The differential diagnoses of psoriasis involving the male genitalia include candida, tinea, seborrheic dermatitis, lichen planus, syphilis, Zoon balanitis, and early pemphigus. If the patient has systemic symptoms, reactive arthritis should be considered. If a solitary lesion is present, skin biopsy may be necessary to exclude the possibility of erythroplasia of Queyrat, Bowen disease, or squamous cell carcinoma.
Treatment and outcome
Low- to mid-potency topical corticosteroids are the mainstay of therapy for genital psoriasis. With long-term topical corticosteroid application, atrophy can occur and may limit its use in this particular body region. Topical therapy with calcipotriol (see calcipotriene), a vitamin D analogue, or calcineurin inhibitors such as tacrolimus or pimecrolimus are also potential options. These latter therapies can be used alone or in combination with topical corticosteroids to minimize adverse effects. Other topically applied medications include the keratolytic agent, salicylic acid, and the retinoid tazarotene. The irritant effect of the latter often limits its use in the genital area.
In most cases, topical medications are effective in reducing the signs and symptoms of genital psoriasis. Systemic agents such as methotrexate, cyclosporin, acitretin, anti–TNF-a agents (infliximab and etanercept) and anti-CD11a antibody (efalizumab) are generally reserved for patients with severe, widespread, or refractory psoriatic disease.
The outcome for most patients with psoriasis is generally good. With or without treatment, the disease has a chronic course, often with periods of exacerbation and remission. Although rare, bacterial or fungal superinfection of genital lesions may occur. The psychosocial impact of psoriasis can be severe and is often underestimated by treating physicians.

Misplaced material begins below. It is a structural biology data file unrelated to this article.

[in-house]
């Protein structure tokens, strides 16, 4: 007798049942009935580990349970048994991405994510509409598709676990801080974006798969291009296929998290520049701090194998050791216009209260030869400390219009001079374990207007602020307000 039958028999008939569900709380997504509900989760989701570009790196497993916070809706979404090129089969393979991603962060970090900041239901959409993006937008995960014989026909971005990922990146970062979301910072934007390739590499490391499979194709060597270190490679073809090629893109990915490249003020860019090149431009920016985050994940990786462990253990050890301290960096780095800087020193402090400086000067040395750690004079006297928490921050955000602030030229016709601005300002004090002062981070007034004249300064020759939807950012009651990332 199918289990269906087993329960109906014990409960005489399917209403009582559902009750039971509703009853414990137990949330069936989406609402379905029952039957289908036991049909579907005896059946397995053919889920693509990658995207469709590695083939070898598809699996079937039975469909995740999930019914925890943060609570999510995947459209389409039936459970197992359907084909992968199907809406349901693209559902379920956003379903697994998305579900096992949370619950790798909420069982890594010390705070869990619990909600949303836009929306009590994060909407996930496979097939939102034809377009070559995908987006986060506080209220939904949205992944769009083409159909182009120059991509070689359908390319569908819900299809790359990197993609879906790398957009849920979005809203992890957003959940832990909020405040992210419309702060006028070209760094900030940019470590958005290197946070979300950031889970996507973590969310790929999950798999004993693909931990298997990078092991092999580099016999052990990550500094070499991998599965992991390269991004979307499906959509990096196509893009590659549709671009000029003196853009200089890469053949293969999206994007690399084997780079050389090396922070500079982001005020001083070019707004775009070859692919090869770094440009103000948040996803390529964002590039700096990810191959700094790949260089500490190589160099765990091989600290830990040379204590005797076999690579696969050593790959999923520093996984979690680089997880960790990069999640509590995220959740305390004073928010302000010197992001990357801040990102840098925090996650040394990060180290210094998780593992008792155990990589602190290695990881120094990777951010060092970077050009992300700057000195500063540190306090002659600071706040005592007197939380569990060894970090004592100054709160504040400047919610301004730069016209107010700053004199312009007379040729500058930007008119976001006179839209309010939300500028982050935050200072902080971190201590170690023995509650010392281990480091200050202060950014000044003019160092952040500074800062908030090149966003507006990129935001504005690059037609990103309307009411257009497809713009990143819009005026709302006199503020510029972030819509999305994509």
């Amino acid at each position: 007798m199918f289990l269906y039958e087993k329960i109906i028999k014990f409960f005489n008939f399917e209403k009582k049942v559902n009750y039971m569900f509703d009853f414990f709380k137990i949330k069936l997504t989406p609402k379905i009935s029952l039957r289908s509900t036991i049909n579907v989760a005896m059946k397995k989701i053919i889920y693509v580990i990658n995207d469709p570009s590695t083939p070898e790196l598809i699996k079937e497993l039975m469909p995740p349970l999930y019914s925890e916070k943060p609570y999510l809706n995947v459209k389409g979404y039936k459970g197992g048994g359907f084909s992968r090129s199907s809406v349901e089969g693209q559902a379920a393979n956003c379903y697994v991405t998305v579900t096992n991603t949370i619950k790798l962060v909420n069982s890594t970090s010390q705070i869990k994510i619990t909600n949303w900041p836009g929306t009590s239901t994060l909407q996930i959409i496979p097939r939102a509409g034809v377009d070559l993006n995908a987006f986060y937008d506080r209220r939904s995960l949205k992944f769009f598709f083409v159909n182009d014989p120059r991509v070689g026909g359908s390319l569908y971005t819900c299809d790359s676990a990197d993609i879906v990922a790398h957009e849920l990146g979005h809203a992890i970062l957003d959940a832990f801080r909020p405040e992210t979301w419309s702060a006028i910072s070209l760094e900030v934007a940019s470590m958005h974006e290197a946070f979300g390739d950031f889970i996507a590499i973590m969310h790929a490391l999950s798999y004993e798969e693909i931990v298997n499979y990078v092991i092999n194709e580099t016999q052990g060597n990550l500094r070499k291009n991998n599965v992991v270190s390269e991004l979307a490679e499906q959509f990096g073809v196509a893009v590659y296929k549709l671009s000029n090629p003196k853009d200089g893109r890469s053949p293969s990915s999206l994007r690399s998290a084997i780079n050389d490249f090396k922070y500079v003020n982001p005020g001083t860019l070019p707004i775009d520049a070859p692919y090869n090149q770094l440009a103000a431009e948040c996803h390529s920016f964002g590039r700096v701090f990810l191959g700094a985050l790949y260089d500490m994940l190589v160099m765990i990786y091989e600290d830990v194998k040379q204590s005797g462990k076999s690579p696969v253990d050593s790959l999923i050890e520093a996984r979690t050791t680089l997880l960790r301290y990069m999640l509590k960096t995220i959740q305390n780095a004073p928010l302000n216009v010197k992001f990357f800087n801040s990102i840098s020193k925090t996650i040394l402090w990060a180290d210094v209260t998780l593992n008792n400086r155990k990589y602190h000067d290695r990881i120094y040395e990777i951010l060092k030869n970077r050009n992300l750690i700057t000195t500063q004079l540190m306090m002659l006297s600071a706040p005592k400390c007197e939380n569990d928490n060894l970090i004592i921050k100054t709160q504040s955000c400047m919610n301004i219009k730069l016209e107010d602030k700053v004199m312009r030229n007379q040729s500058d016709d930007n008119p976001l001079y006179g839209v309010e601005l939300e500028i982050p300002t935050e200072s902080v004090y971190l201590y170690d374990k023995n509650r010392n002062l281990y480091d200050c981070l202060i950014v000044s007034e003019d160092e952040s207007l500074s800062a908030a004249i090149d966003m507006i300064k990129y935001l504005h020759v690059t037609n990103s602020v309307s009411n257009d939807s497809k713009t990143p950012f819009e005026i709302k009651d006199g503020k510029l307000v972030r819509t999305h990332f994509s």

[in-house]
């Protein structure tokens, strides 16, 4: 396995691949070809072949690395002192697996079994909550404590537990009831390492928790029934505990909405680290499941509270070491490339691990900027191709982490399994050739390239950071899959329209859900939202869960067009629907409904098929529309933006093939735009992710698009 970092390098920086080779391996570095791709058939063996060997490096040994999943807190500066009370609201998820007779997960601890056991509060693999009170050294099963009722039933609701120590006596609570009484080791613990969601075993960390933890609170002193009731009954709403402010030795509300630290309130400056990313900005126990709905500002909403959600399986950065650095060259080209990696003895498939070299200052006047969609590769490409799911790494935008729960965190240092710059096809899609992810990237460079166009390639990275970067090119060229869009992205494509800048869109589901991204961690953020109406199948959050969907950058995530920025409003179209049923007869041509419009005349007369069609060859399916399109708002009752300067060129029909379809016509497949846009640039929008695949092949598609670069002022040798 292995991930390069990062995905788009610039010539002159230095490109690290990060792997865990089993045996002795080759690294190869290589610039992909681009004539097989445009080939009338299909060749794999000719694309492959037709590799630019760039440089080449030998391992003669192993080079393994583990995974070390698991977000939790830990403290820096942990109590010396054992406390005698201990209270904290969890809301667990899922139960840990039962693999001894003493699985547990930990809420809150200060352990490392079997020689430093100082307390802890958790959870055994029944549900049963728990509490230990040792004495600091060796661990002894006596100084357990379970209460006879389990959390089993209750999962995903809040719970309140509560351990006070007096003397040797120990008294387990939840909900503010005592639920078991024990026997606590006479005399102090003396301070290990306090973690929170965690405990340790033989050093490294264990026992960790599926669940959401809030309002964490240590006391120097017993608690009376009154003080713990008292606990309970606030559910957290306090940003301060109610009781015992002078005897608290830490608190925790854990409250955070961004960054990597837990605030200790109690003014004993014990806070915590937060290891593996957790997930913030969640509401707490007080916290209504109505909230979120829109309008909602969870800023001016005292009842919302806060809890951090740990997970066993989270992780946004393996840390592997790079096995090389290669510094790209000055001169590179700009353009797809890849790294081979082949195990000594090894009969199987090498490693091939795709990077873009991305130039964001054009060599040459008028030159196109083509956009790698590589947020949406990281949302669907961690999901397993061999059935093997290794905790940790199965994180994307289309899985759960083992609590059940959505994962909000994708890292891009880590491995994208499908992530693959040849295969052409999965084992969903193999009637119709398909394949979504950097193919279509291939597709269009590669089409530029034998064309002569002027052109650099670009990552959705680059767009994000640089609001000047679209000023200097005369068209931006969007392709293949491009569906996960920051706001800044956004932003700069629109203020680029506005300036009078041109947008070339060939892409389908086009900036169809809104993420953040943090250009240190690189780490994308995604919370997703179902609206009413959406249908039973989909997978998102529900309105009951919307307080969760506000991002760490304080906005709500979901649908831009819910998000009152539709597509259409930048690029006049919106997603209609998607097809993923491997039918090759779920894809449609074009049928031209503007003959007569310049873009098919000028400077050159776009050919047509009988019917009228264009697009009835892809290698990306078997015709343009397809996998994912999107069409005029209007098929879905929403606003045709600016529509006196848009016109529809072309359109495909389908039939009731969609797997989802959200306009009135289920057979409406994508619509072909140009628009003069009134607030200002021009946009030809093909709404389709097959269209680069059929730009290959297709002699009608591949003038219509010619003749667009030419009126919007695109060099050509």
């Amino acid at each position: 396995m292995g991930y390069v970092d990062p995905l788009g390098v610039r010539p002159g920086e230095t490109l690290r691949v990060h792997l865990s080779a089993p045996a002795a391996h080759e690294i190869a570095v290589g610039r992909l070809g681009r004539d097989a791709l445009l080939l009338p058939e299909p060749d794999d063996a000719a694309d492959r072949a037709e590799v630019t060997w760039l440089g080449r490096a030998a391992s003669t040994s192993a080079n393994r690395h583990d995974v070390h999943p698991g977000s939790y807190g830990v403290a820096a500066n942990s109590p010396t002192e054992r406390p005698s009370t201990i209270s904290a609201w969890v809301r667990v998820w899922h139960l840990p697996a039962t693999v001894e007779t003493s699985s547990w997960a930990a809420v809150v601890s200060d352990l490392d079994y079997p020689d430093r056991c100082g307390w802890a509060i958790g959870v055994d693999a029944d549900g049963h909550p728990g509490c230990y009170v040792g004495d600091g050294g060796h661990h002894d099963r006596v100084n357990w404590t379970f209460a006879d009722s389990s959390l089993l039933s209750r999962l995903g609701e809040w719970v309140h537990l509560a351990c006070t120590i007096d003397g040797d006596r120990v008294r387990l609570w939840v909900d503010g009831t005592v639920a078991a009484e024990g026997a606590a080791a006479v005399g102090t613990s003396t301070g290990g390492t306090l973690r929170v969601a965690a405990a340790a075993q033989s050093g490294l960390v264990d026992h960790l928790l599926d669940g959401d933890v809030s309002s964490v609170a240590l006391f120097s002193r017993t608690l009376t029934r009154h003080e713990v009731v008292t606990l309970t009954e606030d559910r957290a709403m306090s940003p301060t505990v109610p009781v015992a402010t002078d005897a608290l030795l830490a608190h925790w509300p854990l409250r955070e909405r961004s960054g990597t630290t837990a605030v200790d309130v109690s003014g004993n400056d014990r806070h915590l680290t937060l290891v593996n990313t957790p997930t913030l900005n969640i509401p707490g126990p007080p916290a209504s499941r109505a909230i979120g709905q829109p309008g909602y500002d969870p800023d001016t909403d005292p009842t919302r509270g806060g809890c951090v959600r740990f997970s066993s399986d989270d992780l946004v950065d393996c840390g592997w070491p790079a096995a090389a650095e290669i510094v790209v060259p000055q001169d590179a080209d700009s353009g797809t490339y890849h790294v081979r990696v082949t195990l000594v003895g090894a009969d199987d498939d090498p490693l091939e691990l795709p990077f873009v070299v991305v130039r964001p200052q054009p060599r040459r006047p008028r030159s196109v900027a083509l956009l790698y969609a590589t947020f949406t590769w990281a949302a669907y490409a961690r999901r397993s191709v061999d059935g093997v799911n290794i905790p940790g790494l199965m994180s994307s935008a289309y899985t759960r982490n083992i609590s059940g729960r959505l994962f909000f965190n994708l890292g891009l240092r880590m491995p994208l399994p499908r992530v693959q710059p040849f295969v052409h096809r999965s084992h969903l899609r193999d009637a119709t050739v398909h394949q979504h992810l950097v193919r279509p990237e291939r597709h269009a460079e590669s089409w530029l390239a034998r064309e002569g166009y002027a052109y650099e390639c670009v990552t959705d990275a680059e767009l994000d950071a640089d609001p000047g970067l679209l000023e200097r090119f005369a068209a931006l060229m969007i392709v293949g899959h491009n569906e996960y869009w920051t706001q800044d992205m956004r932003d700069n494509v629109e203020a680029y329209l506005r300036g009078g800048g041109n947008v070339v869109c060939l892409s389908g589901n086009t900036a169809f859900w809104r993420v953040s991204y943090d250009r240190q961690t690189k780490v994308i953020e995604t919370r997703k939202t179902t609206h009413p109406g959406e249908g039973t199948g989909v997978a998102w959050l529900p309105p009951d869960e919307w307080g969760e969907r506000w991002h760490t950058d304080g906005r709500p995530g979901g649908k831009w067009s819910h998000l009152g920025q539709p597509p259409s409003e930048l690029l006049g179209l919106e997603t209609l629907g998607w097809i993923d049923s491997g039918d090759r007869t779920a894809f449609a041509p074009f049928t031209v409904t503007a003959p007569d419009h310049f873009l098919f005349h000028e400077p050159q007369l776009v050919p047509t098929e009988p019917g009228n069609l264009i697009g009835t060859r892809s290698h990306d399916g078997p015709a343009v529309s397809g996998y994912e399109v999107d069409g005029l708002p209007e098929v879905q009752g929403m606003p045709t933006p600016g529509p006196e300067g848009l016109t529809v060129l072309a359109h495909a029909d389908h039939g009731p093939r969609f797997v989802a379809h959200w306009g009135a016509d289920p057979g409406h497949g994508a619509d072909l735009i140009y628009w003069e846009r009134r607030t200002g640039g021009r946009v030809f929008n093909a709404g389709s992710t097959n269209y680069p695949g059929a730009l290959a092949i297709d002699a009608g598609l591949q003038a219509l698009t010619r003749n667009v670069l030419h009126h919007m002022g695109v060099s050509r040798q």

Reactive arthritis (formerly known as Reiter syndrome) is characterized by urethritis, arthritis, and ophthalmologic abnormalities that occur simultaneously or sequentially. Oral ulcers and psoriasiform skin lesions that affect the palms, soles, and genitalia are also common manifestations. The disease usually presents in men aged 20-40 years, and those with histocompatibility antigen HLA-B27 have a strong genetic susceptibility. 
The disease occurs primarily in genetically predisposed individuals, particularly those with HLA-B27, and is most commonly triggered by bacterial infectious agents. C trachomatis is responsible for triggering most cases. Enteric infection with Yersinia, Salmonella, Shigella, and Campylobacter species are also common infectious triggers for reactive arthritis. The exact pathogenetic mechanisms involved in induction of this condition are unknown.
Patients with reactive arthritis present with musculoskeletal, genitourinary, ocular, or mucocutaneous manifestations. These may occur simultaneously or sequentially. Symptoms of arthritis predominate in most patients. The arthritis often affects more than one joint and most commonly involves the spine (ankylosing spondylitis), knees, ankles, feet, and wrists. Ocular inflammation may be bilateral and frequently manifests as mucopurulent conjunctivitis, iritis, or iridocyclitis. Cutaneous involvement classically occurs on acral body surfaces, specifically the palms, soles, and penis. Palmoplantar lesions, often referred to as keratoderma blennorrhagica, are typically erythematous macules or patches with overlying thick, waxy, keratotic scale. Sterile exudate may be evident under these hyperkeratotic plaques.